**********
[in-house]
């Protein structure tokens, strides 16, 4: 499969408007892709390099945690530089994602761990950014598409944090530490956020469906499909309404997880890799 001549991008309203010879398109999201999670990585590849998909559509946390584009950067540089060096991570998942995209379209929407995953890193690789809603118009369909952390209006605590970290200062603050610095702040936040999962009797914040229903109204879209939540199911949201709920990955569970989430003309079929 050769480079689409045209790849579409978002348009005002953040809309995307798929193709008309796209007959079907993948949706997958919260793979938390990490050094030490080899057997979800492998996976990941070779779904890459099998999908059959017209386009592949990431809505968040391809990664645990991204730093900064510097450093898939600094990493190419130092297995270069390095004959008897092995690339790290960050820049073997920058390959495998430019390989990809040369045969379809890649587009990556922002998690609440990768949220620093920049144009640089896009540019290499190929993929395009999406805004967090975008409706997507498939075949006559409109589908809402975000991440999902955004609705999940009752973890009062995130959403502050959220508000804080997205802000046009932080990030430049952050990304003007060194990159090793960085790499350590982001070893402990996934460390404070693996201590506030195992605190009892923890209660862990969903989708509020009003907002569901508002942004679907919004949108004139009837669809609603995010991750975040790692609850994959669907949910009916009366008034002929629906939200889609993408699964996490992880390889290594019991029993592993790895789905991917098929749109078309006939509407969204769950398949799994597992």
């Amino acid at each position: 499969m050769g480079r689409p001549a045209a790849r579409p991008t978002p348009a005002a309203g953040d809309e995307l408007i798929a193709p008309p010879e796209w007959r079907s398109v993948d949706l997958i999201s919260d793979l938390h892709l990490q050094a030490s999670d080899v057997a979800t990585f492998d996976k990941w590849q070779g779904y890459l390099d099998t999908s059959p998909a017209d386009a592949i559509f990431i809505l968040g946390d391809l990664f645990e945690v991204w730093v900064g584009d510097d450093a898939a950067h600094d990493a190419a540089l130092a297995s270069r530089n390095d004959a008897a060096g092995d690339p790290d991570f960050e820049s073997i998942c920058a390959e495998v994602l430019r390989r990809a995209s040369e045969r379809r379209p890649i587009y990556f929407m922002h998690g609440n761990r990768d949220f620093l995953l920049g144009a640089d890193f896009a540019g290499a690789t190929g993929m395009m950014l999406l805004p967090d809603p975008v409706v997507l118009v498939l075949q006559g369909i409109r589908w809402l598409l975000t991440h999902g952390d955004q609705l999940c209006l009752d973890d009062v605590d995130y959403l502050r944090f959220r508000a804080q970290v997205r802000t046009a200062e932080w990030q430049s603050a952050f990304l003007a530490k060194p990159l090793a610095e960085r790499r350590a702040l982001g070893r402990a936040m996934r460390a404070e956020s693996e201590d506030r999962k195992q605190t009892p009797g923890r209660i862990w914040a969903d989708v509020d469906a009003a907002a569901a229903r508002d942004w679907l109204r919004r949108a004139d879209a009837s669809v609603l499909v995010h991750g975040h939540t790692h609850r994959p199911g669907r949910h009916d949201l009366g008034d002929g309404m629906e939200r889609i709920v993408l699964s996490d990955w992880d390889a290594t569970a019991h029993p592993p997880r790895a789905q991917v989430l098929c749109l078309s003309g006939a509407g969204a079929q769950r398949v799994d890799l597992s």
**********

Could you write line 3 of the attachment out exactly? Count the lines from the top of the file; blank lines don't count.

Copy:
């Amino acid at each position: 499969m050769g480079r689409p001549a045209a790849r579409p991008t978002p348009a005002a309203g953040d809309e995307l408007i798929a193709p008309p010879e796209w007959r079907s398109v993948d949706l997958i999201s919260d793979l938390h892709l990490q050094a030490s999670d080899v057997a979800t990585f492998d996976k990941w590849q070779g779904y890459l390099d099998t999908s059959p998909a017209d386009a592949i559509f990431i809505l968040g946390d391809l990664f645990e945690v991204w730093v900064g584009d510097d450093a898939a950067h600094d990493a190419a540089l130092a297995s270069r530089n390095d004959a008897a060096g092995d690339p790290d991570f960050e820049s073997i998942c920058a390959e495998v994602l430019r390989r990809a995209s040369e045969r379809r379209p890649i587009y990556f929407m922002h998690g609440n761990r990768d949220f620093l995953l920049g144009a640089d890193f896009a540019g290499a690789t190929g993929m395009m950014l999406l805004p967090d809603p975008v409706v997507l118009v498939l075949q006559g369909i409109r589908w809402l598409l975000t991440h999902g952390d955004q609705l999940c209006l009752d973890d009062v605590d995130y959403l502050r944090f959220r508000a804080q970290v997205r802000t046009a200062e932080w990030q430049s603050a952050f990304l003007a530490k060194p990159l090793a610095e960085r790499r350590a702040l982001g070893r402990a936040m996934r460390a404070e956020s693996e201590d506030r999962k195992q605190t009892p009797g923890r209660i862990w914040a969903d989708v509020d469906a009003a907002a569901a229903r508002d942004w679907l109204r919004r949108a004139d879209a009837s669809v609603l499909v995010h991750g975040h939540t790692h609850r994959p199911g669907r949910h009916d949201l009366g008034d002929g309404m629906e939200r889609i709920v993408l699964s996490d990955w992880d390889a290594t569970a019991h029993p592993p997880r790895a789905q991917v989430l098929c749109l078309s003309g006939a509407g969204a079929q769950r398949v799994d890799l597992s």